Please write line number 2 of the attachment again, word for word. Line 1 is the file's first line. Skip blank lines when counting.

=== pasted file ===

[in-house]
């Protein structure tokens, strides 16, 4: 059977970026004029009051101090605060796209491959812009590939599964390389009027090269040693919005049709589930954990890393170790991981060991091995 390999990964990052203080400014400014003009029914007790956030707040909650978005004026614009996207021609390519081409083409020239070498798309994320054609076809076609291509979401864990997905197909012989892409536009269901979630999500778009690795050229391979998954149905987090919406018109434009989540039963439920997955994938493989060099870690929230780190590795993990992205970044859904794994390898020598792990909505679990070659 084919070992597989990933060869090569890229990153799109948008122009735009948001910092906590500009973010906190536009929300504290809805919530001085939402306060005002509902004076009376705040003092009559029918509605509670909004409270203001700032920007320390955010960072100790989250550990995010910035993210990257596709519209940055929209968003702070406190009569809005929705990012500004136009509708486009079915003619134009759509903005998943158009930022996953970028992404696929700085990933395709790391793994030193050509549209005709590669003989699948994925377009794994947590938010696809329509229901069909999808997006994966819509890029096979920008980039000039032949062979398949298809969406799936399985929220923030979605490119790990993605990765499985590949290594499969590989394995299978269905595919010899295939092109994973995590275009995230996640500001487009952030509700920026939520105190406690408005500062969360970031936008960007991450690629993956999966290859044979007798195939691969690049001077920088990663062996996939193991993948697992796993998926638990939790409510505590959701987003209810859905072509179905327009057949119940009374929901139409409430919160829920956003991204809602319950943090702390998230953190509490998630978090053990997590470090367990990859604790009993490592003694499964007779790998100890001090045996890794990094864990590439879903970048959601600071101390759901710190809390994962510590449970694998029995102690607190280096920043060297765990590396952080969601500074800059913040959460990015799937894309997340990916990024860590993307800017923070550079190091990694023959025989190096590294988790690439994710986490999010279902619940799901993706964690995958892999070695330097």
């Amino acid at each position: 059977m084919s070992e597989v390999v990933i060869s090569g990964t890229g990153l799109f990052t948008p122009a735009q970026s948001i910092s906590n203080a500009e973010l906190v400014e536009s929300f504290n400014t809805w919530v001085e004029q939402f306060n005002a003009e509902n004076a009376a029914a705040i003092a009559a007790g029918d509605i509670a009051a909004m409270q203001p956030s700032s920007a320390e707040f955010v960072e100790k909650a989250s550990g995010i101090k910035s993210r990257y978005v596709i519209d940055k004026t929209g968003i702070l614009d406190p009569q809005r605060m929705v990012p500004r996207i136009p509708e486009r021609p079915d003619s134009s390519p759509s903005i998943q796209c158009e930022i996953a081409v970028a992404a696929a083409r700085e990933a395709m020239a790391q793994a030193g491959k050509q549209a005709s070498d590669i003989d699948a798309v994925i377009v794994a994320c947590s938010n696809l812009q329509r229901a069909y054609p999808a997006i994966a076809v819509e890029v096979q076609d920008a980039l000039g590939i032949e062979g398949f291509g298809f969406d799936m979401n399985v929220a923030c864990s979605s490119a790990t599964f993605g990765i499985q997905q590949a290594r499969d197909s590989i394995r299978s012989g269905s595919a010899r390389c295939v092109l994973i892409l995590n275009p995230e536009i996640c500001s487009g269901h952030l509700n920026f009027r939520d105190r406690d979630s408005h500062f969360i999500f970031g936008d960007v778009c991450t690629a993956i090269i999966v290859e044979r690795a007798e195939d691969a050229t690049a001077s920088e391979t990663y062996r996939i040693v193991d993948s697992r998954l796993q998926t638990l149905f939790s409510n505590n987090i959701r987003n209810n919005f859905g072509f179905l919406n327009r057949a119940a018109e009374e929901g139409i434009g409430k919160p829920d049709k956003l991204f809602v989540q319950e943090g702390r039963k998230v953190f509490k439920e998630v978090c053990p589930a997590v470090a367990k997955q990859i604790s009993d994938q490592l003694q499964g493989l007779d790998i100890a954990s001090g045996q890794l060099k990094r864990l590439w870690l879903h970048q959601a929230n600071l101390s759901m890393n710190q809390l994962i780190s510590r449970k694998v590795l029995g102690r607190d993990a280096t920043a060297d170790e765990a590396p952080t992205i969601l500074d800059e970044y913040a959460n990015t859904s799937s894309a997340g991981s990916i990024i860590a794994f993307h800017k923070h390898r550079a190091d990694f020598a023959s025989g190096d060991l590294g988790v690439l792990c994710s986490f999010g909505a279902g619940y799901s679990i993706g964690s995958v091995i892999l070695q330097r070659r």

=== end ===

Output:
């Protein structure tokens, strides 16, 4: 059977970026004029009051101090605060796209491959812009590939599964390389009027090269040693919005049709589930954990890393170790991981060991091995 390999990964990052203080400014400014003009029914007790956030707040909650978005004026614009996207021609390519081409083409020239070498798309994320054609076809076609291509979401864990997905197909012989892409536009269901979630999500778009690795050229391979998954149905987090919406018109434009989540039963439920997955994938493989060099870690929230780190590795993990992205970044859904794994390898020598792990909505679990070659 084919070992597989990933060869090569890229990153799109948008122009735009948001910092906590500009973010906190536009929300504290809805919530001085939402306060005002509902004076009376705040003092009559029918509605509670909004409270203001700032920007320390955010960072100790989250550990995010910035993210990257596709519209940055929209968003702070406190009569809005929705990012500004136009509708486009079915003619134009759509903005998943158009930022996953970028992404696929700085990933395709790391793994030193050509549209005709590669003989699948994925377009794994947590938010696809329509229901069909999808997006994966819509890029096979920008980039000039032949062979398949298809969406799936399985929220923030979605490119790990993605990765499985590949290594499969590989394995299978269905595919010899295939092109994973995590275009995230996640500001487009952030509700920026939520105190406690408005500062969360970031936008960007991450690629993956999966290859044979007798195939691969690049001077920088990663062996996939193991993948697992796993998926638990939790409510505590959701987003209810859905072509179905327009057949119940009374929901139409409430919160829920956003991204809602319950943090702390998230953190509490998630978090053990997590470090367990990859604790009993490592003694499964007779790998100890001090045996890794990094864990590439879903970048959601600071101390759901710190809390994962510590449970694998029995102690607190280096920043060297765990590396952080969601500074800059913040959460990015799937894309997340990916990024860590993307800017923070550079190091990694023959025989190096590294988790690439994710986490999010279902619940799901993706964690995958892999070695330097």